Passenger Pigeon Archaeology and Paleontology

Passenger Pigeon photo by Ruthven Deane 1898
Source: Birds Illustrated by Color Photography [January, 1898]. A Monthly Serial designed to Promote Knowledge of Bird-Life.

Passenger pigeons (Ectopistes migratorius) were migratory birds who wintered in the southern United States and migrated north in the early spring. The northern migration was of stupendous proportions: many historic accounts describe how flocks of migrating pigeons would stretch for miles, take all day to pass overhead, and were sometimes heavy enough to block the sun and darken the skies.

For many years, the passenger pigeon has been presumed to have been equally abundant in prehistory, although the species has not been studied in depth by archaeologists or paleontologists. In recent years, however, some  have argued that passenger pigeon was not nearly as abundant in prehistory as previously believed. These questions are not new. In 1935, Margaret Mitchell wrote:

It is fascinating to speculate on the origin and history of such a wide spread and extravagantly numerous species—when were they at their maximum and how many years did it take them to attain it? Had the Indians known them in greater numbers than existed on the arrival of the white man?

Ectopistes with nest
Diorama of passenger pigeons, egg, and nest, at the New Jersey State Museum

Truly understanding the passenger pigeon, its history, community ecology, and its ultimately tragic interactions with humans, requires analysis of the archaeological and paleontological record of passenger pigeons. It seems wise to review the archaeological and paleontological record of passenger pigeons to determine whether the alleged scarcity of passenger pigeons in prehistory is supported by osteological evidence – actual passenger pigeon bones.

You can read about how passenger pigeons fit into the diet of prehistoric Native Americans at the Lamoka Lake site in Deer, Passenger Pigeons, and Hunter-Gatherers. Listen to a discussion of whether we can really know if passenger pigeons were as abundant as everyone said in the Outside/In podcast below:

Initial results of a study of biogeography and stable isotopes were presented at the 2019 Society for American Archaeology conference:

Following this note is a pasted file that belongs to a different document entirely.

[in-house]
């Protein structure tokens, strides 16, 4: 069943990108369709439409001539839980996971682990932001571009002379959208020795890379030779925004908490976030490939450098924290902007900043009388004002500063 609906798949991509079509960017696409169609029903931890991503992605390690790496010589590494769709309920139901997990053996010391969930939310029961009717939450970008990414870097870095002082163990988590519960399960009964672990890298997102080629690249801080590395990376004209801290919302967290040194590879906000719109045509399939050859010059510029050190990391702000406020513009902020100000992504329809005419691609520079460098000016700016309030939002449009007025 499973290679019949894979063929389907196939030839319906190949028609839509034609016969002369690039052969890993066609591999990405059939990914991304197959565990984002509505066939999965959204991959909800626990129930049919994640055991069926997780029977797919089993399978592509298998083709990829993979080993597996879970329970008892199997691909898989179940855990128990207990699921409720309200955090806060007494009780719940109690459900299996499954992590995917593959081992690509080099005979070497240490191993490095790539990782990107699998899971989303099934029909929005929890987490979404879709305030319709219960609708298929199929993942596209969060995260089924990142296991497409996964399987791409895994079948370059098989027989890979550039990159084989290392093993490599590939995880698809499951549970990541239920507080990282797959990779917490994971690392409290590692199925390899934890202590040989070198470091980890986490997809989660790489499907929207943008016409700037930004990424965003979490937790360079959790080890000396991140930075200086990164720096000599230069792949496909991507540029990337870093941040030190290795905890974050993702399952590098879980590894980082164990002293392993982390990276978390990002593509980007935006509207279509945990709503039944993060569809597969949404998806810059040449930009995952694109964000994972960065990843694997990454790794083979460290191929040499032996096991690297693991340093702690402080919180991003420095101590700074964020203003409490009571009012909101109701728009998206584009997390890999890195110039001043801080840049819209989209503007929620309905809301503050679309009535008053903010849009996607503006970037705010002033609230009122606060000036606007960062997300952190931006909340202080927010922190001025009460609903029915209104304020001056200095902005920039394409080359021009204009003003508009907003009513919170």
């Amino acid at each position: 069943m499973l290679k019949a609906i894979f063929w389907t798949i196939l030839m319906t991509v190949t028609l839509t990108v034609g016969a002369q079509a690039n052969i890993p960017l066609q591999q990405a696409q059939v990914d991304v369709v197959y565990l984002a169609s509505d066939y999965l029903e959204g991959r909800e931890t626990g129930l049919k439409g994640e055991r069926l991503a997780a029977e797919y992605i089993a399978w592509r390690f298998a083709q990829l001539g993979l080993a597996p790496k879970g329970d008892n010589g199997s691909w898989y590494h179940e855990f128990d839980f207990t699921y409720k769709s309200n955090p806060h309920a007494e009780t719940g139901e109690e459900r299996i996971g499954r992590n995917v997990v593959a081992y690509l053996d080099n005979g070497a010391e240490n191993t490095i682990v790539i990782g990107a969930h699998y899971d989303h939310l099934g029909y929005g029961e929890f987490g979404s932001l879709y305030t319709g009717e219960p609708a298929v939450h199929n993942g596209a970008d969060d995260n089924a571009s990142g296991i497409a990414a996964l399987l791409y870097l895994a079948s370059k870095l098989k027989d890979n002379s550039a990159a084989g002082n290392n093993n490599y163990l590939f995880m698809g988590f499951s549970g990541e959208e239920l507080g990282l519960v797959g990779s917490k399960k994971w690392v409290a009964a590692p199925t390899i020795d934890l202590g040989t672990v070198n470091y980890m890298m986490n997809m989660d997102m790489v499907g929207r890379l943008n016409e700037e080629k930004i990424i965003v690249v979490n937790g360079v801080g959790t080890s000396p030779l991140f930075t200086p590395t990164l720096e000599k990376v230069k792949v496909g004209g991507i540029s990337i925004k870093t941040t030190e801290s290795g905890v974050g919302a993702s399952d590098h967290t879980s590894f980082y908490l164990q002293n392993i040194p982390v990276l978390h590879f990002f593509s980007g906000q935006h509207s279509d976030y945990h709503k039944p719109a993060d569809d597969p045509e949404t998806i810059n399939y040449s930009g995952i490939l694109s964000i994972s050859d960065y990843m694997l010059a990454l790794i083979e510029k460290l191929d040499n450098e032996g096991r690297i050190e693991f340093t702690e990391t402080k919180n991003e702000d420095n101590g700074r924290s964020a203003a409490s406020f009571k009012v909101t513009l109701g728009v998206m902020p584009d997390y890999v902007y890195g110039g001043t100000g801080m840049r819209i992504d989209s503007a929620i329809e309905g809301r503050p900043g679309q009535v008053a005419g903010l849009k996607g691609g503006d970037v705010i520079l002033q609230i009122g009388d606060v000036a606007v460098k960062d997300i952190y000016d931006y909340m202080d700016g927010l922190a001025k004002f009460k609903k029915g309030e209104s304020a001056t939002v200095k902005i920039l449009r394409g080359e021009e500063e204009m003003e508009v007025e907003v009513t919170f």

Madrigal, T. Cregg and Suzanne Pilaar Birch

Archaeology and Stable Isotope Ecology of the Passenger Pigeon: Tracing the Prehistory of an Extinct Bird

Abstract: The passenger pigeon, once the most abundant bird in the world, became extinct barely a hundred years ago. It has been assumed that the passenger pigeon was equally abundant prior to the European colonization of North America, but some have argued that the bird was nowhere near as common in prehistory. Because so much of what is known is based on historical records and anecdotal accounts, a central problem is the lack of knowledge regarding the ecology and behavior of this species and the extent to which passenger pigeons were used by prehistoric Native Americans. We review the paleontological and archaeological record of the passenger pigeon and its interactions with humans throughout the United States and Canada. We also report the results of stable isotope analyses of passenger pigeon bones that provide additional information on their ecology and migratory behavior, as well as Native American seasonal subsistence patterns.

Passenger Pigeon Coracoid
Passenger Pigeon coracoid from the Lamoka Lake site

A Sampler of Archaeological Sites (there’s a lot more out there):

New York

New Jersey

West Virginia

Paleontology: Pliocene

Book Review:  The Passenger Pigeon by Errol Fuller


Mitchell, Margaret H., 1935.  The Passenger Pigeon in Ontario. Contributions of the Royal Ontario Museum of Zoology ; no. 7. pp. 14-15.

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